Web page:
Firefox automatic update might be something security folks need to watch out for when they automatically update.
Most companies do not want employees to automatically update their software, they usually have some kind of patch management system that allows them to push patches to the clients across the enterprise in either staggered or depending on size, all at once. Firefox though has an automatic update cycle for their extensions that need to fall under patch management process, and might not be able to.
By design, each Firefox extension — any of a number of free software applications that can be added to the popular open-source browser — is hard-coded with a unique Internet address that will contact the creator’s update server each time Firefox starts. This feature lets the Firefox browser determine whether a new version of the add-on is available. Source: Washington Post
The scenario thought of in the article is the rogue AP in a coffee shop, but given how easy it is to hijack a domain, people who are hosting their own Firefox extensions on their web sites are (depending on their hosting company) more vulnerable in the end for domain hijacking. As well, depending on how often they visit their own web site will show how long this process can work. In fairly short order, a large number of Firefox browsers can be compromised.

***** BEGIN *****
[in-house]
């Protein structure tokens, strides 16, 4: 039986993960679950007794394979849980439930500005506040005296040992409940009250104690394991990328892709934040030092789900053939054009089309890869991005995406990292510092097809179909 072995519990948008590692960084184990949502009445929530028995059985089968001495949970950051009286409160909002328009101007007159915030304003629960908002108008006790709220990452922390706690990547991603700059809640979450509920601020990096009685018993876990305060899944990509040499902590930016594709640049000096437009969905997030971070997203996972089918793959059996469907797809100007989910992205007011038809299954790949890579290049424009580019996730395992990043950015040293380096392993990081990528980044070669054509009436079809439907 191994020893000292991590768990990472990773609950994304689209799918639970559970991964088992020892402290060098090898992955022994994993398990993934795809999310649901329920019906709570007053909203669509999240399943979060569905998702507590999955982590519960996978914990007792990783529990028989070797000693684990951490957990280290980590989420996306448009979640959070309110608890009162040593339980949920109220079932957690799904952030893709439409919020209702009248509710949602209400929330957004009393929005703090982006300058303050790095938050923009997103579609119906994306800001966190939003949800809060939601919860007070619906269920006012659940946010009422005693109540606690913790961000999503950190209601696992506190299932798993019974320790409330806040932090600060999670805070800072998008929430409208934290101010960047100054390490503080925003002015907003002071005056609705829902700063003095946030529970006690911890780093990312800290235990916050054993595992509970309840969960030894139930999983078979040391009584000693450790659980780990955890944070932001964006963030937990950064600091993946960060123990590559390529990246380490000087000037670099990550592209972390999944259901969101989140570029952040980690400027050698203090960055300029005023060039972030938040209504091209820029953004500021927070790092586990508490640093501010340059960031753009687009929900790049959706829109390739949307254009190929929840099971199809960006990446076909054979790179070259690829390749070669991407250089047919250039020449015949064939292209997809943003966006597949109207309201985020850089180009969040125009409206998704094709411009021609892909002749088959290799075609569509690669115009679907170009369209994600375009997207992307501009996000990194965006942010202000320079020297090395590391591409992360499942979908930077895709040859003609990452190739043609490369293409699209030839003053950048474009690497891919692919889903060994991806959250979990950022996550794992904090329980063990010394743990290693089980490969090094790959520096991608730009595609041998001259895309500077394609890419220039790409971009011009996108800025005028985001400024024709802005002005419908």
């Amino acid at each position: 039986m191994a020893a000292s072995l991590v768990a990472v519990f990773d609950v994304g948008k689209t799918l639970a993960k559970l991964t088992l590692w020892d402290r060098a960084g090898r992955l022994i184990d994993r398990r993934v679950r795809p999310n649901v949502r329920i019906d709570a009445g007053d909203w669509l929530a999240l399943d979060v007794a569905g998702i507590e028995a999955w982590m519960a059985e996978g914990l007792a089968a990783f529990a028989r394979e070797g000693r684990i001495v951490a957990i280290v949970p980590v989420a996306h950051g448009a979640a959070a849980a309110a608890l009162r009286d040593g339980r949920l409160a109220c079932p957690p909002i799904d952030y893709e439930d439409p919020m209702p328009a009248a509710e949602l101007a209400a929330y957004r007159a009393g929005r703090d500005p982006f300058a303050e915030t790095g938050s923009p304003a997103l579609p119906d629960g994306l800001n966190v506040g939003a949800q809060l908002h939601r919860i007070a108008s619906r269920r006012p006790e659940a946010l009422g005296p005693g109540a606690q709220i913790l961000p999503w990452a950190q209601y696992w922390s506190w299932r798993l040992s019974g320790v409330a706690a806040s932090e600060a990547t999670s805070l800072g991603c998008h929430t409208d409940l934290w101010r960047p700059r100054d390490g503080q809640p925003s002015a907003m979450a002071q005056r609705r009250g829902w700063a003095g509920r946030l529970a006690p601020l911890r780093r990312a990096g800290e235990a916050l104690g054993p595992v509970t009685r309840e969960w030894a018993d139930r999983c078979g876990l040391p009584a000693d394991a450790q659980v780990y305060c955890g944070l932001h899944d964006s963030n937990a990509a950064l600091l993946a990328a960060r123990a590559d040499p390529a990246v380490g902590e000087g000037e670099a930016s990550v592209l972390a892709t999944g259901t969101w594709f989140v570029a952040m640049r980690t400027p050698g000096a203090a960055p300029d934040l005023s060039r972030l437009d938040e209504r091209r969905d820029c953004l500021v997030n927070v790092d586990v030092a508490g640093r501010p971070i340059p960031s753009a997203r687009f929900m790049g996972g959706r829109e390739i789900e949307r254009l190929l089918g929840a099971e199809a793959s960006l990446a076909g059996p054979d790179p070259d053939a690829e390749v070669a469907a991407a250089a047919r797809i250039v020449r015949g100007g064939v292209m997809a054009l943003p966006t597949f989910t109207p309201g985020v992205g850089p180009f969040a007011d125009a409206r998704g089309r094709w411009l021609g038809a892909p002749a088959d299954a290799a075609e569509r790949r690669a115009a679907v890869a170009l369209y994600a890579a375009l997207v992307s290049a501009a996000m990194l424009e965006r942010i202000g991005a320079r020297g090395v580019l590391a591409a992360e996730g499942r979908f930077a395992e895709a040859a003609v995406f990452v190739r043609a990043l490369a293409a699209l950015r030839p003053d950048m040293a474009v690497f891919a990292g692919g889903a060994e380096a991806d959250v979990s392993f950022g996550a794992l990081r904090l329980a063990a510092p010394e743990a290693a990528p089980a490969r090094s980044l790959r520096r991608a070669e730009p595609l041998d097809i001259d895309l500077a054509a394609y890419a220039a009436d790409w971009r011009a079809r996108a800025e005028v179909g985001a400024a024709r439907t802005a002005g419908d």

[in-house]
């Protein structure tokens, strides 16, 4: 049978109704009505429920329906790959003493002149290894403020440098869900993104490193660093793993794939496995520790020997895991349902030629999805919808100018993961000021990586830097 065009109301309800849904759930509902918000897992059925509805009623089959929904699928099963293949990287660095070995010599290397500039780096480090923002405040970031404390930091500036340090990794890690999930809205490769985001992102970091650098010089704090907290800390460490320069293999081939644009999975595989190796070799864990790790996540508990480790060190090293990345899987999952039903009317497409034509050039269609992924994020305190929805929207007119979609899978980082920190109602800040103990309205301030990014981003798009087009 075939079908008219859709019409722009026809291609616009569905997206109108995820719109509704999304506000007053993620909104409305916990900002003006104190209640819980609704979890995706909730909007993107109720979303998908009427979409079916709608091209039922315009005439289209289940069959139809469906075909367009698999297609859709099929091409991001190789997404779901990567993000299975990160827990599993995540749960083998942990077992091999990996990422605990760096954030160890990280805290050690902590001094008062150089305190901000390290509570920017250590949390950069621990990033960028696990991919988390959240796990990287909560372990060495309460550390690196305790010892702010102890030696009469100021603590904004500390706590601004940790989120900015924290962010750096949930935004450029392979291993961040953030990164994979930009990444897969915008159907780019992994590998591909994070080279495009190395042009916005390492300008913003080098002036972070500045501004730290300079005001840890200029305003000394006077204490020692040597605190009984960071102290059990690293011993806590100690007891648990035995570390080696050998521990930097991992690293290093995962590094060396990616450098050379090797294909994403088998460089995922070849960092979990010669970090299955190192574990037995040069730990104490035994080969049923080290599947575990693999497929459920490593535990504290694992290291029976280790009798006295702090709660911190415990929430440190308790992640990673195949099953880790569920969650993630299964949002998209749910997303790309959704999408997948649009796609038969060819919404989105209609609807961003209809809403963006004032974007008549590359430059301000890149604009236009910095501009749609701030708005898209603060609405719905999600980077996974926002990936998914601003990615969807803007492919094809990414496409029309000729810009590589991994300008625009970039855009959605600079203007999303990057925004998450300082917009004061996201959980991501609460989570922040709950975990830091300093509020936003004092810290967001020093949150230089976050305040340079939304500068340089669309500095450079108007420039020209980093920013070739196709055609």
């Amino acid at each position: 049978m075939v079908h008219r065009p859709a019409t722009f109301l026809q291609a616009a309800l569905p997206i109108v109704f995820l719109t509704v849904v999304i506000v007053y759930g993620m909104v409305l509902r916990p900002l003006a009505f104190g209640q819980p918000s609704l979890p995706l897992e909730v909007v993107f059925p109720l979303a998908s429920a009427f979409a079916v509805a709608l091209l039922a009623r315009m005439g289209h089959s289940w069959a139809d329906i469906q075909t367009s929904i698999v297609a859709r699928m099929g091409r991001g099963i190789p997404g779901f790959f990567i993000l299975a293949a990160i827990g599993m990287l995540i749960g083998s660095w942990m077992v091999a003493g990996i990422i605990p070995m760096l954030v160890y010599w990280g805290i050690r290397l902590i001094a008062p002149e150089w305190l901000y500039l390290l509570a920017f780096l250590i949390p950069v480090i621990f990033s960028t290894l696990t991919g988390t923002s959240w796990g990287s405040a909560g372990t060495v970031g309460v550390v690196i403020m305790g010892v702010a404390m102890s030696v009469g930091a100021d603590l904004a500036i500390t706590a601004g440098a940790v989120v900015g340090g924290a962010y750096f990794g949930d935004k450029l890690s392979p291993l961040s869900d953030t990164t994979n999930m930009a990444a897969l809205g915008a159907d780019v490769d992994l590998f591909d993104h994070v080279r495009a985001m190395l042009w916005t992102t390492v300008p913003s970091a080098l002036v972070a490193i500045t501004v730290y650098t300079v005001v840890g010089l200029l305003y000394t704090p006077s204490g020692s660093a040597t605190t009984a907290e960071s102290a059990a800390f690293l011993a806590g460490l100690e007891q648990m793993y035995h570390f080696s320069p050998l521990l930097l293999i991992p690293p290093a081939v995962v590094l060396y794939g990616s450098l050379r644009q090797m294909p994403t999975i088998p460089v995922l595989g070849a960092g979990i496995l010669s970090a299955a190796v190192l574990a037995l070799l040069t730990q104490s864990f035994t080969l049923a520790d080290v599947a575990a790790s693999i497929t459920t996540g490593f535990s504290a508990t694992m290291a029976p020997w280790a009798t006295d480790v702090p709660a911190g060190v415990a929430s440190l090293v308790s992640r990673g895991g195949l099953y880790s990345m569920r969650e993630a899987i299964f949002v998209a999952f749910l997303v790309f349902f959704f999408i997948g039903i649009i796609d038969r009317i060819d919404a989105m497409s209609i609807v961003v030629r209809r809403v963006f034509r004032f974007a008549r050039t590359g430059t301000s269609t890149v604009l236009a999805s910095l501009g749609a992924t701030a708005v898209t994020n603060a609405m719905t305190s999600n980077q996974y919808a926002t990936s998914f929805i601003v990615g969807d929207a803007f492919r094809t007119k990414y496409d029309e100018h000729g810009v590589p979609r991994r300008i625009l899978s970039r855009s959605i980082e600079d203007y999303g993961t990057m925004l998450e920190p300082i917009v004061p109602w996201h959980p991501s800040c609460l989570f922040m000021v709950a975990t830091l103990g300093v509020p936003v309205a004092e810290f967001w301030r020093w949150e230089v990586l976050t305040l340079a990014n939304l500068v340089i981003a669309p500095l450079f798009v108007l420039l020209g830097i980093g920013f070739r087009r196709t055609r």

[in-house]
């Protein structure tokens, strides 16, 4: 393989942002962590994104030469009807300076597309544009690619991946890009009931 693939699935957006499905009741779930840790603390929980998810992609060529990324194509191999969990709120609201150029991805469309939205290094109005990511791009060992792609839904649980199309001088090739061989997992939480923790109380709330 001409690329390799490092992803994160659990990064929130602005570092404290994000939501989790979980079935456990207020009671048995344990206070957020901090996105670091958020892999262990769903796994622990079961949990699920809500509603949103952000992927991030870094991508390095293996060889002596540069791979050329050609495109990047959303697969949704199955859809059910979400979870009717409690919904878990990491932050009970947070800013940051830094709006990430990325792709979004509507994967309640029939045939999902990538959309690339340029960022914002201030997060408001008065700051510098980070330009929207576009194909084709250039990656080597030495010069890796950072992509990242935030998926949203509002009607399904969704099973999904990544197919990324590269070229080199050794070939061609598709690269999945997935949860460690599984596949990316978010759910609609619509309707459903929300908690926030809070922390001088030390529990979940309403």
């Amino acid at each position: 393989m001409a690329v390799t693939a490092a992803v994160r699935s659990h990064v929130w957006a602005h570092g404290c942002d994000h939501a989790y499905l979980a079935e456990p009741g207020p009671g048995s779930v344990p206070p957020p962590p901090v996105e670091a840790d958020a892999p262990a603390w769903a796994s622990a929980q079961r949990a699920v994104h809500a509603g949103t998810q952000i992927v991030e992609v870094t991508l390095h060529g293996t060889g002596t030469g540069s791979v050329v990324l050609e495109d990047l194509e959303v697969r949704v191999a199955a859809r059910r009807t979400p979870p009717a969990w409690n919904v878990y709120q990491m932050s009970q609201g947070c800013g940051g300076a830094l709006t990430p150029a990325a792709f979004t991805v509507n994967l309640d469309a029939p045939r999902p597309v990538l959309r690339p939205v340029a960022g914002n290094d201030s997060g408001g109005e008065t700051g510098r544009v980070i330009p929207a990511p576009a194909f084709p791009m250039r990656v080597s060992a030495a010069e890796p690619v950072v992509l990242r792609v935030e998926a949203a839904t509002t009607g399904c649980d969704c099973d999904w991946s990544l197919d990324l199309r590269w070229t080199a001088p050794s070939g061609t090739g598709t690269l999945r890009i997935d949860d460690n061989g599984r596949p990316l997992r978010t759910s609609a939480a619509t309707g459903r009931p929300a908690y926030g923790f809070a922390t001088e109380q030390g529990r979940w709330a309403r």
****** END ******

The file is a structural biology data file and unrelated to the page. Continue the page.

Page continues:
This is not new; this is a risk, and a risk that can be taken care of by turning off the automatic update feature in Firefox initially to assess the risk. One quick and dirty solution to the problem for internal network users who have an internal DNS system is to do internal control of the automatic updates, you can set up a staging server and do a quick internal DNS redirect for the extension so that you can test them and then provide them to the internal network clients.
This will not influence systems that are not on the internal network. However, it does require that there be a staging server, and people watch to see which Firefox extensions are updated, test them, and then provide them. These are usually parts of a patch management system, just adding on the complexity of testing browser extensions. This also requires that the company be monitoring for vulnerabilities in the browser and downloading patches.
Good valid hack, with a good valid solution that is worth checking out.